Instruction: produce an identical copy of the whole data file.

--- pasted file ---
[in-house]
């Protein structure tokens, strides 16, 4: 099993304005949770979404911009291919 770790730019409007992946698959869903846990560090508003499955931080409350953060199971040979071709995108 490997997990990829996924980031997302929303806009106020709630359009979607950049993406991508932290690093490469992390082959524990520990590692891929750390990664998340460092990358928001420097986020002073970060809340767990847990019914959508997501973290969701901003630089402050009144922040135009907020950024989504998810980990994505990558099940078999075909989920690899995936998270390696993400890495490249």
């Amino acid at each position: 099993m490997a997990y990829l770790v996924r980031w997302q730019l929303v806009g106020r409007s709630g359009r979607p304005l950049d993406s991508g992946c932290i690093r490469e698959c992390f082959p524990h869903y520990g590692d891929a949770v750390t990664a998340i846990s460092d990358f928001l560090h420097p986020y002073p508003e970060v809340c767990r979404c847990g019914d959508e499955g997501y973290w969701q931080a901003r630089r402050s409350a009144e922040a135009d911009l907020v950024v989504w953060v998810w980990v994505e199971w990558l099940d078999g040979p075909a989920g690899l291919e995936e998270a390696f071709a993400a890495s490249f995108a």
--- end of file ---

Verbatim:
[in-house]
């Protein structure tokens, strides 16, 4: 099993304005949770979404911009291919 770790730019409007992946698959869903846990560090508003499955931080409350953060199971040979071709995108 490997997990990829996924980031997302929303806009106020709630359009979607950049993406991508932290690093490469992390082959524990520990590692891929750390990664998340460092990358928001420097986020002073970060809340767990847990019914959508997501973290969701901003630089402050009144922040135009907020950024989504998810980990994505990558099940078999075909989920690899995936998270390696993400890495490249």
């Amino acid at each position: 099993m490997a997990y990829l770790v996924r980031w997302q730019l929303v806009g106020r409007s709630g359009r979607p304005l950049d993406s991508g992946c932290i690093r490469e698959c992390f082959p524990h869903y520990g590692d891929a949770v750390t990664a998340i846990s460092d990358f928001l560090h420097p986020y002073p508003e970060v809340c767990r979404c847990g019914d959508e499955g997501y973290w969701q931080a901003r630089r402050s409350a009144e922040a135009d911009l907020v950024v989504w953060v998810w980990v994505e199971w990558l099940d078999g040979p075909a989920g690899l291919e995936e998270a390696f071709a993400a890495s490249f995108a």